Giving the evidence of the plaintiff its most favorable construction, as we are required to do, the jury could find that Petracek was about to pass the Warner car and that Warner turned into the passing lane causing Petracek to swerve off the pavement. The jury could find that Warner failed to ascertain that Petracek was back far enough and driving at such a speed that Warner could pass with reasonable safety. Where the Petracek car was when Warner entered the passing lane is in dispute. Warner testified that after he entered the passing lane he proceeded straight ahead without looking back. Under these circumstances the negligence of Warner was a question for the jury. The jury could well find that but for the negligent conduct of Warner, Petracek would have safely passed the cars traveling the righthand side of the highway. The trial court did not err in submitting the question of Warner's negligence to the jury.
Warner assigns as error the failure of the trial court to sustain objections to the cross-examination of Warner when he was on the witness stand. Warner testified that he did not apply his brakes after entering the passing lane, that he was traveling 55 or 60 miles per hour, and that he never reduced that speed. He also testified to the number and location of the cars on the road and was then excused as a witness. His testimony had largely been placed in the record by deposition. The trial court permitted the cross-examination to extend into other factual matters than his oral testimony, over Warner's objection.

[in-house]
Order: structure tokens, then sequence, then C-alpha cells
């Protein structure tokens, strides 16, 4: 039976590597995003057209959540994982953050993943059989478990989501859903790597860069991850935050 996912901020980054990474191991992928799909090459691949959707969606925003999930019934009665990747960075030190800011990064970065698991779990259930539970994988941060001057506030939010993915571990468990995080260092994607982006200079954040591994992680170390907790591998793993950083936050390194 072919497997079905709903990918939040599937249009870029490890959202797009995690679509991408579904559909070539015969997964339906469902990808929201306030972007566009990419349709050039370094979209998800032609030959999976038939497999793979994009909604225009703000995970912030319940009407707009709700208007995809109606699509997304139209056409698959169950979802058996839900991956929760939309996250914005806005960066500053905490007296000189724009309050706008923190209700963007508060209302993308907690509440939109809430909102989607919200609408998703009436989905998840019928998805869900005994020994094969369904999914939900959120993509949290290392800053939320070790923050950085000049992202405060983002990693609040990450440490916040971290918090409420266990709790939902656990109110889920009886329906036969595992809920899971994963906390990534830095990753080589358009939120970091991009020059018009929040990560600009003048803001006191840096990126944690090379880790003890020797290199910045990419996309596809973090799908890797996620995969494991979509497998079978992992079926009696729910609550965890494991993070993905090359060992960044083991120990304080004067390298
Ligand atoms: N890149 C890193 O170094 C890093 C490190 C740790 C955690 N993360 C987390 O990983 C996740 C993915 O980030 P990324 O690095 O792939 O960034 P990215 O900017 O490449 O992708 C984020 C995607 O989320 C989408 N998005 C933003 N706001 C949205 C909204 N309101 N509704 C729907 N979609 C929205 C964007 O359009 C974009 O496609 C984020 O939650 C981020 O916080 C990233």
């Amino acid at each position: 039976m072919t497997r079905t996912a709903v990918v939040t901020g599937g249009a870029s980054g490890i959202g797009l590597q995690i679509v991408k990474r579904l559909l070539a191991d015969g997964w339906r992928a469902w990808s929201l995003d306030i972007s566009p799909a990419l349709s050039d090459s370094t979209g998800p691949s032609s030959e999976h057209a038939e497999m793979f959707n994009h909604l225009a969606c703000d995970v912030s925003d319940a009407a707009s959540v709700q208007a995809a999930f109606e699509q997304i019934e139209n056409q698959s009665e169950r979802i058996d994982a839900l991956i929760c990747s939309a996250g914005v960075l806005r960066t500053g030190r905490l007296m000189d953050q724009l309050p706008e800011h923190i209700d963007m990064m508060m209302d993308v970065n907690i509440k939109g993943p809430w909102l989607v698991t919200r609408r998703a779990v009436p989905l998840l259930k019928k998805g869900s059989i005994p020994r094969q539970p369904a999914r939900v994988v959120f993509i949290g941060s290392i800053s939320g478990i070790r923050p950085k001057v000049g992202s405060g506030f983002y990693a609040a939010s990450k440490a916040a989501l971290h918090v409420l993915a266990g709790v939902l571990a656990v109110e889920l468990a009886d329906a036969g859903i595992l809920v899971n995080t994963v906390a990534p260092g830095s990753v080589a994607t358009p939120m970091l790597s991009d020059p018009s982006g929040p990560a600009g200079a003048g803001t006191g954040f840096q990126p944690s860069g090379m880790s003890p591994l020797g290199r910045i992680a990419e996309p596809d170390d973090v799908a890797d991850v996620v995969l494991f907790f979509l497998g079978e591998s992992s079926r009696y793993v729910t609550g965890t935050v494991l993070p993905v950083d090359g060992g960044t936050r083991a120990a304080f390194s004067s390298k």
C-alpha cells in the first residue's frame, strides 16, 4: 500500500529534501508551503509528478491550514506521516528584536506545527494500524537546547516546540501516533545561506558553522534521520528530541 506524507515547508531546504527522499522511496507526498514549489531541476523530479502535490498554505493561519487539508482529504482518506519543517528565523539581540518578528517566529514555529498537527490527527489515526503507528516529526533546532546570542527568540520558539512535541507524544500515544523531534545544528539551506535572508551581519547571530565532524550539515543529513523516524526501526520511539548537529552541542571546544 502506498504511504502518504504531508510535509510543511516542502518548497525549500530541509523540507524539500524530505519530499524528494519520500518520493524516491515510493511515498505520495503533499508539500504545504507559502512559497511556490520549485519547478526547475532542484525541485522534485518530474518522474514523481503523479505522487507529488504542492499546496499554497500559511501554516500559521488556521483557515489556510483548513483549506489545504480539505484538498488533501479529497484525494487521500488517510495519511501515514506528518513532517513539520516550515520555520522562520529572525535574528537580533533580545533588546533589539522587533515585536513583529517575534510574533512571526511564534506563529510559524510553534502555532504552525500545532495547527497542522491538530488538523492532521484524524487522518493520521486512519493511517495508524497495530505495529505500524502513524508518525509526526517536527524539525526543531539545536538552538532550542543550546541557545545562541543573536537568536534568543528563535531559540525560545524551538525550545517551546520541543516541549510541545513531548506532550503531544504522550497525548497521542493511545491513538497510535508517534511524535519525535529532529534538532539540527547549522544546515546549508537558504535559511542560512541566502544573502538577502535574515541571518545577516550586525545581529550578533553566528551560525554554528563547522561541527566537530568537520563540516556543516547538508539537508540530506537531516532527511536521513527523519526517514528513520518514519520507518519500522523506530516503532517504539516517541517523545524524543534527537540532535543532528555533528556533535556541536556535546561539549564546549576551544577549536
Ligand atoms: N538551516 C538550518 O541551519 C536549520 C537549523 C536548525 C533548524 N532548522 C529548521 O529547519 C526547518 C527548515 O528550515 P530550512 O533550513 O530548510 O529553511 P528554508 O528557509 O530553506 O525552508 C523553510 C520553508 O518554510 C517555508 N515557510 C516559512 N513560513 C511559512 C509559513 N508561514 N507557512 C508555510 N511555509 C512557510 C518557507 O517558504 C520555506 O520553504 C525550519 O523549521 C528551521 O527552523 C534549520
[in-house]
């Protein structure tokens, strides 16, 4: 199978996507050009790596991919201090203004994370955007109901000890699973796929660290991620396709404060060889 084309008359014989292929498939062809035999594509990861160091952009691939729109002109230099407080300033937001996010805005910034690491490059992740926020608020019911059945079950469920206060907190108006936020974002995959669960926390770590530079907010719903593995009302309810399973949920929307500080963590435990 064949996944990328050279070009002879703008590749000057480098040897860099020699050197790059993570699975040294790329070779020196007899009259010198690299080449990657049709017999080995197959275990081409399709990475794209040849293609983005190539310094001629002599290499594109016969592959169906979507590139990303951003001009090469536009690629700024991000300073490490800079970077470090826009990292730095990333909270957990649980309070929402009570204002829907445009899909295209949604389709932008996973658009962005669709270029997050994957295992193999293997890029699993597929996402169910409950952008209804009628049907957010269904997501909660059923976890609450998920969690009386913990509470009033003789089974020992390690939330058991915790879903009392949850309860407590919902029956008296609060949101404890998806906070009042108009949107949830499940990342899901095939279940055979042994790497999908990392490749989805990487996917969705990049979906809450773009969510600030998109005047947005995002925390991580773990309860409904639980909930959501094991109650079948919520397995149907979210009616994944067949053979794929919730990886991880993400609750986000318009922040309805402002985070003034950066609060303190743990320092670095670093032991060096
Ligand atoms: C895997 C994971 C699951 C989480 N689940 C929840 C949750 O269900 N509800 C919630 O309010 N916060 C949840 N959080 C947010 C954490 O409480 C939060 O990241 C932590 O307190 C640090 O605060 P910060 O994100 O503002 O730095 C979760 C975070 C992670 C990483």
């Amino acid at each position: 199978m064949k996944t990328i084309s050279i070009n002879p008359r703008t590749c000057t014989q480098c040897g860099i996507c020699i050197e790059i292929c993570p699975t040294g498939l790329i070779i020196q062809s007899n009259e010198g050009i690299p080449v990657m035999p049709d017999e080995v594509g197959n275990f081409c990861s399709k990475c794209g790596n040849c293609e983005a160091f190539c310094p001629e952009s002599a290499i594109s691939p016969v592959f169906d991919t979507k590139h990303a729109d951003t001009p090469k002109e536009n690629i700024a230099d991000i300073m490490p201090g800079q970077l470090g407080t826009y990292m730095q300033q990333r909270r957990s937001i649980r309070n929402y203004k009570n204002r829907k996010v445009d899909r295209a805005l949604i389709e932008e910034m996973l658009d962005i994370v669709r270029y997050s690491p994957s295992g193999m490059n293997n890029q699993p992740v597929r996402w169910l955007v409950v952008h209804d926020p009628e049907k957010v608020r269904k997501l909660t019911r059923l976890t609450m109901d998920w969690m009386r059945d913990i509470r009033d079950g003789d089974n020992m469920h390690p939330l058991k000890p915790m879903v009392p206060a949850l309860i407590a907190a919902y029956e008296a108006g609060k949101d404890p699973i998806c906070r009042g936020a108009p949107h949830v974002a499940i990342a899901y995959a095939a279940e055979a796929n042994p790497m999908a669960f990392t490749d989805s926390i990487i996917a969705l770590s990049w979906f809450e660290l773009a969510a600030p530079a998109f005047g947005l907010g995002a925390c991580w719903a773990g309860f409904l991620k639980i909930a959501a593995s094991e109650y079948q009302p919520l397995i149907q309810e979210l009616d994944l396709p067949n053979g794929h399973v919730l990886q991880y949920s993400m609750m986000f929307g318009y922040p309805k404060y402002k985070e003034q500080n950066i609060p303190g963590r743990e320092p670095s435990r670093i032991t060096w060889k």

It is the general rule that a party should not be permitted to cross-examine a witness as to matters foreign to the scope of the direct examination, particularly where it relates to matters that are collateral to the issues in the case. In such situations a party is usually required to call the witness as his own and thus present the evidence material to the case. Where the cross-examination is within the scope of the issues, the trial court has a discretion as to the extent of the cross-examination to be permitted and it is only an abuse of such discretion that constitutes prejudicial error. In the instant case, Warner's deposition had been read in evidence which covered his version of the pertinent facts. The extent of cross-examination to be permitted in testing the accuracy and credibility of the witness usually poses a matter of discretion by the trial court. We have closely examined the evidence produced by the cross-examination of Warner and we can find no prejudice which had the effect of denying Warner a fair and impartial trial. In Griffith v. State, 157 Neb. 448, 59 N.W.2d 701, we said: "The rule of strict cross-examination has been adopted and is in force in this state. The ruling of the trial court in regard to the scope of cross-examination will be sustained unless it is an abuse of discretion." It is our opinion that the extended cross-examination of Warner, a defendant in the action, was not prejudicial to his right to a fair and impartial trial and, even if it may have exceeded the discretion lodged in the trial court, it furnishes no basis for a reversal of the judgment in the absence of a showing of prejudice. Bunselmeyer v. Hill, 179 Neb. 140, 137 N.W.2d 354; Manley State Bank v. Spangler, 130 Neb. 196, 264 N.W. 459.
It is the contention of Warner that his occupancy of the passing lane was a condition and not an act of negligence constituting a proximate cause of plaintiff's injury. *279 In support of this contention, he cites the case of Jarosh v. Van Meter, 171 Neb. 61, 105 N.W.2d 531, 82 A.L.R.2d 714.